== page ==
Users already highly value page experience when it comes to browsing the web, from how quickly a site loads to ease of use and the level of interactivity. As part of a new update, Google is now also taking the value of page experience and using it as a search metric, with the aim to deliver better web experiences for users.
Brands will need to focus on delivering the best experiences for their site visitors across all platforms, matching the high expectations for design, interactivity, and stability. The new Core Web Vitals will measure the user experience in these terms, including everything from load times to content stability, so having a button shift position mid-load will lead to hit in your rankings.
This new update is particularly important in the age of mobile supremacy, where Google operates a mobile-first algorithm, and users have high expectations for their mobile experiences. We’ve been chatting to the specialists from across our agency to find out more about how we can respond to these new and demanding metrics.
Here’s what Scott Tehrani, our Director of Acquisition, has to say:
Google’s use of user metrics to validate the output of their algorithm, the SERPs, dates back to the early 00s and the now defunct Google Toolbar, which anonymously tracked SERP and page browsing. Now, with Chrome being the browser of choice for many, they have access to far more data points to track browsing behaviour (see Chrome User Experience Report) and real-world page satisfaction rates i.e. was the result relevant, did it satisfy the intent behind the user query or did the user return.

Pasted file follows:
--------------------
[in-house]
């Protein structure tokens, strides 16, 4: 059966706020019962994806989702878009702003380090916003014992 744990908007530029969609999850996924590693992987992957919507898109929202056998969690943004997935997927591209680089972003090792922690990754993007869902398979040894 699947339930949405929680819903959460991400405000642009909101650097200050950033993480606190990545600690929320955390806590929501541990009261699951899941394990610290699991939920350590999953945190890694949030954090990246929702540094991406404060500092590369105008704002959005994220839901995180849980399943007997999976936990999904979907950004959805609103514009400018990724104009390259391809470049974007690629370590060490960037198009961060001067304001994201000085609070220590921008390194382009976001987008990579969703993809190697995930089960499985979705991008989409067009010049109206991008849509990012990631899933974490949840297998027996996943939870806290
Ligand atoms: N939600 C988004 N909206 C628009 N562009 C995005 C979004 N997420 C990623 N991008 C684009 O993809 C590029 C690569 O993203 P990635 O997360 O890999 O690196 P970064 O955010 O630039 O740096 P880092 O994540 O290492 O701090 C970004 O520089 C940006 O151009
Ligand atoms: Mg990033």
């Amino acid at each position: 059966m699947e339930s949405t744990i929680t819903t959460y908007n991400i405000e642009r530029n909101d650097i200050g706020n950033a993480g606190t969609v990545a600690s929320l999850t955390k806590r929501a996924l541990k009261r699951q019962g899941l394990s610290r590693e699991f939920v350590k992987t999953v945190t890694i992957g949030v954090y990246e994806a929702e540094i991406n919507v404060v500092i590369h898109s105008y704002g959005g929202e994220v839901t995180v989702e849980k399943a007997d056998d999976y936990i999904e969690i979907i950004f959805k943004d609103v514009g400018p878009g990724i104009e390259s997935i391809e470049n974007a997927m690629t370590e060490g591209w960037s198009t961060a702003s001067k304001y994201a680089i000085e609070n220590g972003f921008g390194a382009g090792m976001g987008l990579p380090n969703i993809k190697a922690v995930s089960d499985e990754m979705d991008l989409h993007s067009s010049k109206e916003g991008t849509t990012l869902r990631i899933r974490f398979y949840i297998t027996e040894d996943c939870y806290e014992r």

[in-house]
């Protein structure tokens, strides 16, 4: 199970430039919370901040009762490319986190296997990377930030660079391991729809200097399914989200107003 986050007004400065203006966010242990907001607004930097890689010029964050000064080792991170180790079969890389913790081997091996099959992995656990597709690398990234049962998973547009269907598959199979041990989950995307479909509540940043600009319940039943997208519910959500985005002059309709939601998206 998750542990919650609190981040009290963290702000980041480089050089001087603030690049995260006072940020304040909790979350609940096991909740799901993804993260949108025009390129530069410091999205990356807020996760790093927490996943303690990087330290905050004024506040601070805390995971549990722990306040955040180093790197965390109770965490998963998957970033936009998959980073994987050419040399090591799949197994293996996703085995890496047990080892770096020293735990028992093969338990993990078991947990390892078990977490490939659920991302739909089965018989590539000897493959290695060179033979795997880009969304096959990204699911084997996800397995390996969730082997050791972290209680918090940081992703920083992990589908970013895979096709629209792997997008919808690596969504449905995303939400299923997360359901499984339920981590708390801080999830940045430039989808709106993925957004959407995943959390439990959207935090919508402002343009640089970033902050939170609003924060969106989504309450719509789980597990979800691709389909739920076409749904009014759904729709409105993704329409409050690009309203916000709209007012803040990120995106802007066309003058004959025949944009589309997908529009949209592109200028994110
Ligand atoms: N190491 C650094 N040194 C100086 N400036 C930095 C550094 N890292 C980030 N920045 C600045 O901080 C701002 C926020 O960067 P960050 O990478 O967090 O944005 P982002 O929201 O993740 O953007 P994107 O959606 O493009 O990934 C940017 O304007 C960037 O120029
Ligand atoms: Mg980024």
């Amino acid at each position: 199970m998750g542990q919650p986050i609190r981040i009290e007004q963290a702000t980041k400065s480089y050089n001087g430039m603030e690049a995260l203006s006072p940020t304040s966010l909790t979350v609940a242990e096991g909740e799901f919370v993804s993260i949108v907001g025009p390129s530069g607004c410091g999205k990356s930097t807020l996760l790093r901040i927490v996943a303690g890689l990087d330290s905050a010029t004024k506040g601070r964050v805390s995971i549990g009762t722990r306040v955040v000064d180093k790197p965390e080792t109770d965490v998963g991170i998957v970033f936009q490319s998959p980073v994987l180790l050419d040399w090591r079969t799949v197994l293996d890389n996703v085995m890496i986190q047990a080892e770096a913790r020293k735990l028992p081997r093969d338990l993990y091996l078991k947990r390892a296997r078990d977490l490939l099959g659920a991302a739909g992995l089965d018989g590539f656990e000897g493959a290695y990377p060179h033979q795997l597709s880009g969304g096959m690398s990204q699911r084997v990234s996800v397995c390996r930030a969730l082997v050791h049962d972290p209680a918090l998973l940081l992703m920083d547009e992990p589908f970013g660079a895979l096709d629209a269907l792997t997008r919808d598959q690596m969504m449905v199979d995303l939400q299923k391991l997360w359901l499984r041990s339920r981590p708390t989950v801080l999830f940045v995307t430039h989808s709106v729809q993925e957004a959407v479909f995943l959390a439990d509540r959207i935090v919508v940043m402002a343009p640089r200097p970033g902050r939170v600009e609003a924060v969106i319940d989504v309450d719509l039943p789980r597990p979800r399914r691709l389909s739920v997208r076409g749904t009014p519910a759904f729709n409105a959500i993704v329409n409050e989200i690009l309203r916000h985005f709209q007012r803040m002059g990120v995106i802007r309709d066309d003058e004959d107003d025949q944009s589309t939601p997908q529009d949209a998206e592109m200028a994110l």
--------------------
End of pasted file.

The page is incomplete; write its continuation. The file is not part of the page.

This behaviour is known as pogosticking and has been mooted in the SEO community for over a decade, since the early Panda algorithms and later ratified in Google’s ‘Query Augmentation’ patent filed back in 2015, which further explores the notion of ‘long click vs short click’.
Long click (positive signal) is explained as:
“A long click occurs when a user, after clicking on a search result, dwells on the landing page of the search result (i.e. the document to which the search result links) or clicks on additional links that are present on the landing page.”
And conversely a short click (negative signal) as:
“A click-through reversion (also known as a "short click") occurs when a user, after clicking on a search result and being provided the referenced document, quickly returns to the search results page from the referenced document. A click-through reversion can be interpreted as a signal that the query did not identify information that the user deemed to be interesting, as the user quickly returned to the search results page."